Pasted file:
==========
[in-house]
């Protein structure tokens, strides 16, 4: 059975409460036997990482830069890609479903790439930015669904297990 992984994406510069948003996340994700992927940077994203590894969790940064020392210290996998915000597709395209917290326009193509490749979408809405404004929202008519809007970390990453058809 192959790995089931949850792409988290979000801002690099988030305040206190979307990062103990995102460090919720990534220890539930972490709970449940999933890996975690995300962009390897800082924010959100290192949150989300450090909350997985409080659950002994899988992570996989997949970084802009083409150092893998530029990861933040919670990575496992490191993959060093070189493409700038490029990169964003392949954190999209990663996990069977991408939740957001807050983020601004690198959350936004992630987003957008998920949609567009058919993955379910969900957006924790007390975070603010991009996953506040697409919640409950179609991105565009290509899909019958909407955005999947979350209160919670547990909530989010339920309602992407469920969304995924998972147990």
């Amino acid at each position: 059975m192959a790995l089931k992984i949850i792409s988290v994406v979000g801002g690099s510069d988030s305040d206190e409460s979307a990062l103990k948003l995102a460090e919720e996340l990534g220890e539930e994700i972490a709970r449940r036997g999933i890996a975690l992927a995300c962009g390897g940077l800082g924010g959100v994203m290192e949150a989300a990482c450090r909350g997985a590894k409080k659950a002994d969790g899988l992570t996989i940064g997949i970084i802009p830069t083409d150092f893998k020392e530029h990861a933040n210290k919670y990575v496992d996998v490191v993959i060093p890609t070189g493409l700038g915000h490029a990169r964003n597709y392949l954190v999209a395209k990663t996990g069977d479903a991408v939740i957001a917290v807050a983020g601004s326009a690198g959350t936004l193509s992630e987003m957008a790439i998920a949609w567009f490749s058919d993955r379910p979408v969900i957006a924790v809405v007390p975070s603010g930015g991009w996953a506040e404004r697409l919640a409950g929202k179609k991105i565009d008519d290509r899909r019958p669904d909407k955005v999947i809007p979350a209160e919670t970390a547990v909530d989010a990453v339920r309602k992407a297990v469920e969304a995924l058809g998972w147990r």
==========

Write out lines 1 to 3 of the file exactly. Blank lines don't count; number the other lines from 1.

[in-house]
């Protein structure tokens, strides 16, 4: 059975409460036997990482830069890609479903790439930015669904297990 992984994406510069948003996340994700992927940077994203590894969790940064020392210290996998915000597709395209917290326009193509490749979408809405404004929202008519809007970390990453058809 192959790995089931949850792409988290979000801002690099988030305040206190979307990062103990995102460090919720990534220890539930972490709970449940999933890996975690995300962009390897800082924010959100290192949150989300450090909350997985409080659950002994899988992570996989997949970084802009083409150092893998530029990861933040919670990575496992490191993959060093070189493409700038490029990169964003392949954190999209990663996990069977991408939740957001807050983020601004690198959350936004992630987003957008998920949609567009058919993955379910969900957006924790007390975070603010991009996953506040697409919640409950179609991105565009290509899909019958909407955005999947979350209160919670547990909530989010339920309602992407469920969304995924998972147990």
């Amino acid at each position: 059975m192959a790995l089931k992984i949850i792409s988290v994406v979000g801002g690099s510069d988030s305040d206190e409460s979307a990062l103990k948003l995102a460090e919720e996340l990534g220890e539930e994700i972490a709970r449940r036997g999933i890996a975690l992927a995300c962009g390897g940077l800082g924010g959100v994203m290192e949150a989300a990482c450090r909350g997985a590894k409080k659950a002994d969790g899988l992570t996989i940064g997949i970084i802009p830069t083409d150092f893998k020392e530029h990861a933040n210290k919670y990575v496992d996998v490191v993959i060093p890609t070189g493409l700038g915000h490029a990169r964003n597709y392949l954190v999209a395209k990663t996990g069977d479903a991408v939740i957001a917290v807050a983020g601004s326009a690198g959350t936004l193509s992630e987003m957008a790439i998920a949609w567009f490749s058919d993955r379910p979408v969900i957006a924790v809405v007390p975070s603010g930015g991009w996953a506040e404004r697409l919640a409950g929202k179609k991105i565009d008519d290509r899909r019958p669904d909407k955005v999947i809007p979350a209160e919670t970390a547990v909530d989010a990453v339920r309602k992407a297990v469920e969304a995924l058809g998972w147990r």